At home with snakes and|
other reptilian critters
By Ben Trollinger of the Williamson County Sun
Tim Cole shows off his "real sweet" 7-1/2-foot Yellow Rat Snake. Mr. Cole does not name any of his snakes, he said, because a friend told him "anytime you name an animal, it dies."
But aside from the Diamondback, who refuses to relax from the strike position for almost the entire
interview, most of these snakes are docile.
The display case also holds the Broadbanded Copperhead, an Amelanistic Corn Snake, an Eastern Hognose, a Texas Coral Snake, a Mexican Milk Snake, a Grey Banded Kingsnake, a Texas Rat Snake, a Western Cottonmouth, and a Blotched Water Snake.
Some things to consider: Snakes are not poisonous. "Poisonous is something you might accidentally eat; venomous is something that might bite you," Mr. Cole says.
Don't name your snakes. "I don't name any of them. A friend of mine said that any time you name an animal, it dies," he says.
A Broad Banded Copperhead relaxes at home in Georgetown.
As you walk into Tim Cole's home, the first thing you hear through the whir of aquarium aerators is the sharp rattle and hiss of a Western Diamondback. Luckily it's safely stowed in a clear plastic container on Mr. Cole's coffee table - along with 10 other native snakes.
Mr. Cole is a little surprised that it's the rattlesnake putting on airs.
"Usually, it's the Texas Rat Snake that's the most uppity," he says.
Most of the snakes laid out in the display case on the table "are a little cranky," says Mr. Cole, because they are just waking up from a three-month hibernation period.
Snakes may rule the roost at the Cole home, but other reptiles
like this Bearded Dragon also receive love and attention.
Mr. Cole lifts a seven-and-a-half-foot long Yellow Rat Snake out of a bucket and says, "This one's real sweet."
Watching him work, you get the sense that if Tim Cole had been in the Garden of Eden he would have known exactly what to do - set the air-conditioning on high and blast the serpent into hibernation. At the very least, he would have been able to tell Adam and Eve if that slithering serpent was venomous or not.
Max, Mr. Cole's humongous black Giant Schnauzer, seems almost blase to their slithery presence. "He's used to it," Mr. Cole says as he lifts the Eastern Hognose close to Max's snout.
Along with Max, Mr. Cole lives in Georgetown with his long-time girlfriend Deb, whom he met while working at a pet store in Austin.
"She was a regular, she came in to buy crickets for her lizards," he says. "She didn't have any snakes when we first met - she was more into turtles."
The couple is currently building a turtle run in the garage, but that project is under wraps, Mr. Cole says.
Their home is a herpaton, really, jam packed with tanks and lush terrariums featuring an untold number of rare lizards, snakes, turtles, and tortoises.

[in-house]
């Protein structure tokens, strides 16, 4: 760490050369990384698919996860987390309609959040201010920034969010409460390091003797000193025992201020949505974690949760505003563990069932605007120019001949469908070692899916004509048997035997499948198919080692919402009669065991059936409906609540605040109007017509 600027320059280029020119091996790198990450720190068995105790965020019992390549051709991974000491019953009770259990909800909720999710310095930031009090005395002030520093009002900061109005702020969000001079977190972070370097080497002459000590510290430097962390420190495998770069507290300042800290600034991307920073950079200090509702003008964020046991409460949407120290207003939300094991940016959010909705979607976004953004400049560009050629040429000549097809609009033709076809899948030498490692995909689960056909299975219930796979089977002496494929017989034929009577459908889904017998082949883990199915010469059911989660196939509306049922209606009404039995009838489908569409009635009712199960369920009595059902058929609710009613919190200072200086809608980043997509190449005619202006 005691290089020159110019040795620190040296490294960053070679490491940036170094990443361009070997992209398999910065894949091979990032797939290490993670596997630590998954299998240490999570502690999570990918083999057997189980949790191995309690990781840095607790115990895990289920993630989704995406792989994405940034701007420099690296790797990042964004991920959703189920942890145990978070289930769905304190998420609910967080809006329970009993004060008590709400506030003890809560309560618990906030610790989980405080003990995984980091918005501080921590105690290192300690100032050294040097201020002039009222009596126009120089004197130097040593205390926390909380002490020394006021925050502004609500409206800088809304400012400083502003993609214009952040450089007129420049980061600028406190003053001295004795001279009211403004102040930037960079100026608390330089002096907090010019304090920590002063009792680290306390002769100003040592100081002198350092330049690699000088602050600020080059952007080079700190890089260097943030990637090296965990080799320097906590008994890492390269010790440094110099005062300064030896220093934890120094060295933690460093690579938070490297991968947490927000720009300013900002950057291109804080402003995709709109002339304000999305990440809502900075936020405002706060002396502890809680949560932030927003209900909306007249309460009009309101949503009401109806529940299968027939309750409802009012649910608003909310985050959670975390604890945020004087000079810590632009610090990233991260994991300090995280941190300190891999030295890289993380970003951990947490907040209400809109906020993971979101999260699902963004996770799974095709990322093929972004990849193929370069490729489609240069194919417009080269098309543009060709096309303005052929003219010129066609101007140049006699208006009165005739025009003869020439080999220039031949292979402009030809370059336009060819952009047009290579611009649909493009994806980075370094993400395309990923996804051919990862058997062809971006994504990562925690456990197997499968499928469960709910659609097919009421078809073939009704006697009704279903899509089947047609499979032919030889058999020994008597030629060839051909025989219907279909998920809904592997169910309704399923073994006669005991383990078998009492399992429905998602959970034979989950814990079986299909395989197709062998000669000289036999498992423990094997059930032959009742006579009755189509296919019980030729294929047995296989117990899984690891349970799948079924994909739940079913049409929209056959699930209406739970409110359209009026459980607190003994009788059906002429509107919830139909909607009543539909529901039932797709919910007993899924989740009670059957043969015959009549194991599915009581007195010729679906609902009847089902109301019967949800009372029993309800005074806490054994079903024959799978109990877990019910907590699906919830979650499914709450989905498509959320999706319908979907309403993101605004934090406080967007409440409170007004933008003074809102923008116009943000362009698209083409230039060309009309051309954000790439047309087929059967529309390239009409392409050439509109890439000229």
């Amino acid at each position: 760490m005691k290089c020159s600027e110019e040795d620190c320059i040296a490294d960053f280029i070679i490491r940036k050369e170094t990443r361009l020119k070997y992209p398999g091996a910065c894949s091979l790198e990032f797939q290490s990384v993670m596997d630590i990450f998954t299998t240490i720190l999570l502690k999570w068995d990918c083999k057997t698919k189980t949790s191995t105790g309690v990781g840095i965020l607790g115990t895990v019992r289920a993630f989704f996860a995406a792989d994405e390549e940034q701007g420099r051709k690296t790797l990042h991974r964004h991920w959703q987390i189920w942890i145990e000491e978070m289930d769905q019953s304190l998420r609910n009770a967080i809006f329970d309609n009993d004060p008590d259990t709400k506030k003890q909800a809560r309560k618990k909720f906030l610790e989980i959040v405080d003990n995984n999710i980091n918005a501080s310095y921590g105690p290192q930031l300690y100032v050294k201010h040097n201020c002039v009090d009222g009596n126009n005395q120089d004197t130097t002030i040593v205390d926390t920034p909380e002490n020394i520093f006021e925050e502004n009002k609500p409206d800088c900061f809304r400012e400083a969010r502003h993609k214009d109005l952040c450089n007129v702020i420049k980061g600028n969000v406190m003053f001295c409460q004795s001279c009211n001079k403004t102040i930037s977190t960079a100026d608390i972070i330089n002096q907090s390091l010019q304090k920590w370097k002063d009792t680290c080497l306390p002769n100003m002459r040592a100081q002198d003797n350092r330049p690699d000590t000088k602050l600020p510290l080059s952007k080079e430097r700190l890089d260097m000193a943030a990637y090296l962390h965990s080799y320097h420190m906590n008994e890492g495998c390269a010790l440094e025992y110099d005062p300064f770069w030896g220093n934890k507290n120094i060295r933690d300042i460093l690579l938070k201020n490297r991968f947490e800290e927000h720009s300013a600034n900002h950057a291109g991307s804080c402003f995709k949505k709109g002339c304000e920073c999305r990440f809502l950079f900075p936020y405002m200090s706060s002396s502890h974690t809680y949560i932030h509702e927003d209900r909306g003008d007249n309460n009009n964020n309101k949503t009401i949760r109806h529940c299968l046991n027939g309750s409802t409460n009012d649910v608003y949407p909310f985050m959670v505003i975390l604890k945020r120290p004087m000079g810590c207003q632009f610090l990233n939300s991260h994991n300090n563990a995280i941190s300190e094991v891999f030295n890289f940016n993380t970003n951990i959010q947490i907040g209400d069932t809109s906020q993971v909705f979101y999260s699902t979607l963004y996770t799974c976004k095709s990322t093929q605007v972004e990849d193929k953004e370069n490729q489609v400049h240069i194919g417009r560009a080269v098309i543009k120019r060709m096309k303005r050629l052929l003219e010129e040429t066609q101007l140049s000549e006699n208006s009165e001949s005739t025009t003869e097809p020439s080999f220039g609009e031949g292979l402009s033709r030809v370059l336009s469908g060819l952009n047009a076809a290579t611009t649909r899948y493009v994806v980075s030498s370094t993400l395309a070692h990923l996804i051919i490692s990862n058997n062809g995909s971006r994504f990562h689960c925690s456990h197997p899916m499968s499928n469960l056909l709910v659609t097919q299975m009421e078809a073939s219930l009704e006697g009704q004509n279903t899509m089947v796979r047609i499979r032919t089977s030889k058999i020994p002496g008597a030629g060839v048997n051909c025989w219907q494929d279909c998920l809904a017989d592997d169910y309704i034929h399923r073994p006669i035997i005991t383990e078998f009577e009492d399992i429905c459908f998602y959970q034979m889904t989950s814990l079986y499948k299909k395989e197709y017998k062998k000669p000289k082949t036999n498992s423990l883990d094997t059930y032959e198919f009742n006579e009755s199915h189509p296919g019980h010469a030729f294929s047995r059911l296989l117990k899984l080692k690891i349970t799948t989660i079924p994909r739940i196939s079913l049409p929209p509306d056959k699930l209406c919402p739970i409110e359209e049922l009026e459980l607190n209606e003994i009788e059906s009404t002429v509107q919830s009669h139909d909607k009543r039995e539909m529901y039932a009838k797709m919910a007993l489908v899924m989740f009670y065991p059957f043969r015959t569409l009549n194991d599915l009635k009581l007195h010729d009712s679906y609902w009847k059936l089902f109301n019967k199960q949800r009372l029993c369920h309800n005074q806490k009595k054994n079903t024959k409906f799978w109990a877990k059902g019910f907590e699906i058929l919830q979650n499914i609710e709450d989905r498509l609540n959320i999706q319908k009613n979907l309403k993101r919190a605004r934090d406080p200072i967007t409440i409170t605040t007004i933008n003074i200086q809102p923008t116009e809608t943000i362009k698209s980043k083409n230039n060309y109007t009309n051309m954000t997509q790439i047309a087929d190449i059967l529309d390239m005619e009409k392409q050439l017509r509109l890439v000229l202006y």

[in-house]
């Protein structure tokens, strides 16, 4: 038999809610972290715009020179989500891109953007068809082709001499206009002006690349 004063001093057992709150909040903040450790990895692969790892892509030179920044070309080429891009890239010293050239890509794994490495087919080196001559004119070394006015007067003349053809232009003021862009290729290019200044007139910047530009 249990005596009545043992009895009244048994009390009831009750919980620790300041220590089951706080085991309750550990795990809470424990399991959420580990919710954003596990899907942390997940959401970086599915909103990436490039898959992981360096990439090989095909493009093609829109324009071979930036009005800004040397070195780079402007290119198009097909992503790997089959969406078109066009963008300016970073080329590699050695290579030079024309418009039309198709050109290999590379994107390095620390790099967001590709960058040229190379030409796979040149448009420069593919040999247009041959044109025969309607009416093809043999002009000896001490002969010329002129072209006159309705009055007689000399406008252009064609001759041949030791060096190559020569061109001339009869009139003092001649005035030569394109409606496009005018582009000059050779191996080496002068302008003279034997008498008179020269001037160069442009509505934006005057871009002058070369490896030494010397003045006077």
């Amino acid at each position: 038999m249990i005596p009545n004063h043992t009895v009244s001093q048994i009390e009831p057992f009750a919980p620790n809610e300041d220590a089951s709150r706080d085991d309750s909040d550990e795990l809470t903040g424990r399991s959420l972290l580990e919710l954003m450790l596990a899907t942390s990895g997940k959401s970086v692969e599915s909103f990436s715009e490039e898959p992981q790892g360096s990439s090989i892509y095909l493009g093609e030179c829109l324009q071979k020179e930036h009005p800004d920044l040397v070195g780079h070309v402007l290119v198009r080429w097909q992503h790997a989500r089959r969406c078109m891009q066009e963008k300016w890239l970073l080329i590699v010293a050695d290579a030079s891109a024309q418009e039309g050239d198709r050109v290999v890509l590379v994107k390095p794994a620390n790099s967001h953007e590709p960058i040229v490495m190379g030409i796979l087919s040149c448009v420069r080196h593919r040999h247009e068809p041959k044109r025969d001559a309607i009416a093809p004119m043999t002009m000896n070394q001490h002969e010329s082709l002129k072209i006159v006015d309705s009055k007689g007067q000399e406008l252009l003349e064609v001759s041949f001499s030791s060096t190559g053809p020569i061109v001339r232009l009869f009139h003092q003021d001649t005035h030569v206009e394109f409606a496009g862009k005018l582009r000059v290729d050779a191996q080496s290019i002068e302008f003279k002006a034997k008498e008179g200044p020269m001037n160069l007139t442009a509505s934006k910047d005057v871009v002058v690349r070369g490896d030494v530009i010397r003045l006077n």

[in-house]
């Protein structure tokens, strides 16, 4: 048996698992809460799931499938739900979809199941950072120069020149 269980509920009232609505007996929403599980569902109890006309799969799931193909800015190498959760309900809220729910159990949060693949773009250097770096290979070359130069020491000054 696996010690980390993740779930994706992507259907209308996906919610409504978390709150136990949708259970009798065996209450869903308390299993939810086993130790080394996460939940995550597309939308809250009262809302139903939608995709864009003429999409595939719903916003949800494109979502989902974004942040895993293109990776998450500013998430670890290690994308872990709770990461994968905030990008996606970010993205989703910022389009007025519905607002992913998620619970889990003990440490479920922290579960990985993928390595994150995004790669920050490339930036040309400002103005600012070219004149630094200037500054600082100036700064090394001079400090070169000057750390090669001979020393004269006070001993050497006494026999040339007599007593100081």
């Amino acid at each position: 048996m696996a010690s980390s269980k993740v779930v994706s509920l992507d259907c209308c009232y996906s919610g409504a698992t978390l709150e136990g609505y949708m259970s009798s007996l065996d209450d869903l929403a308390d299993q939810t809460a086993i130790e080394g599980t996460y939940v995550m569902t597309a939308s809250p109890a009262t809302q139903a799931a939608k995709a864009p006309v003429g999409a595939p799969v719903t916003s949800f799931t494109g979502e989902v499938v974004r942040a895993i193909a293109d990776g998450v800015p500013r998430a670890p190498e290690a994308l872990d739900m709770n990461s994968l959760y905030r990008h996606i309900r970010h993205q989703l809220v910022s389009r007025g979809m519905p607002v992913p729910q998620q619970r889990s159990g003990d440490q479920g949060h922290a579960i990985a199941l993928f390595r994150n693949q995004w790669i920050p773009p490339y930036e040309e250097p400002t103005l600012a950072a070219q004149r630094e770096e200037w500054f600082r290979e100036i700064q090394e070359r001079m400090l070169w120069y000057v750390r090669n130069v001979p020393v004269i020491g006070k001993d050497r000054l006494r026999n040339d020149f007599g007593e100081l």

"It's hard to say how many," he says without a trace of irony.
Born in a suburb of Chicago, Mr. Cole has been a reptile enthusiast for more than 30 years. He has worked at zoos and pet stores and in the field as an animal control officer. In addition to holding a Texas Parks and Wildlife Rehabilitation Permit, he is also a State Advanced Certified Animal Control Officer and "the Reptile Team Leader" with Wildlife Rescue Inc.
For the last 10 years, Mr. Cole has owned and operated Austin Reptile Service, which offers educational programs for schools and daycares, as well as reptile safety seminars for state and city employees who may come into contact with reptiles. Mr. Cole also points out that he is available for birthday parties, which he says alwys keeps him busy on most weekends.
Mr. Cole has appeared on the Animal Planet program "Venom ER" with Shawn Bush, where he talked about how to identify native Texas snakes.
As much as Mr. Cole is into educatoial aspects of his profession, he also can put on his resume one of the most glamorous job descriptions in history - movie snake wrangler.
He is the point man for any film crew working in texas with the end goal of getting moviegoers to squirm.
"If we don't have it, we usually can find it," says Mr. Cole, a member of the Texas Film Commission.
But he is adamant about casting the right reptile. Remember the scene in "Raiders of the Lost Ark," where Harrison Ford is surrounded by knots of snakes and asps? Mr. Cole can set you straight.
Along with the Texas Coral Snake, Mr. Cole owns a Broad Banded Copperhead, an Amelanistic Corn Snake, an Eastern Hognose, a Mexican Milk Snake, a Gray-Banded Kingsnake, a Texas Rat Snake, a Western Cottonmouth, and a Blotched Water Snake, among other creatures.
"They fooled a lot of people," he says. "They used European Legless Lizards. I have a couple of those. When [Indiana Jones] said 'I hate snakes' it wasn't as big an issue as it appeared. I'm just a real stickler for using the right animal. I'm not going to use a harmless water snake for a cottonmouth."
Mr. Cole says he has worked on "Two for Texas," a film starring Kris Kristofferson and Tom Skeritt, "Selena" with Jennifer Lopez and the recent remake of "Texas Chainsaw Massacre."
He provided a turtle for the Natalie Portman vehicle "Where the Heart Is."
"There was a turtle scene. The boyfriend was a real jerk and went out of his way to run over a turtle - they cut that," he says.
He also worked on the VH1 program "Surviving Nugent" in which hard rocker and bow-hunting enthusiast Ted Nugent leads contestants trough various survival challenges. Mr. Cole wrangled 30 snakes into a chicken coop and contestants had to gather as many as they could, he says.
"They cut that," he adds. "I also had a cameo in 'Texas Chainsaw Massacre,' but they cut that too - I'm just too darn scary for those movies."
Visit Mr. Cole's website at http://www.austinreptileservice.net/ for more information.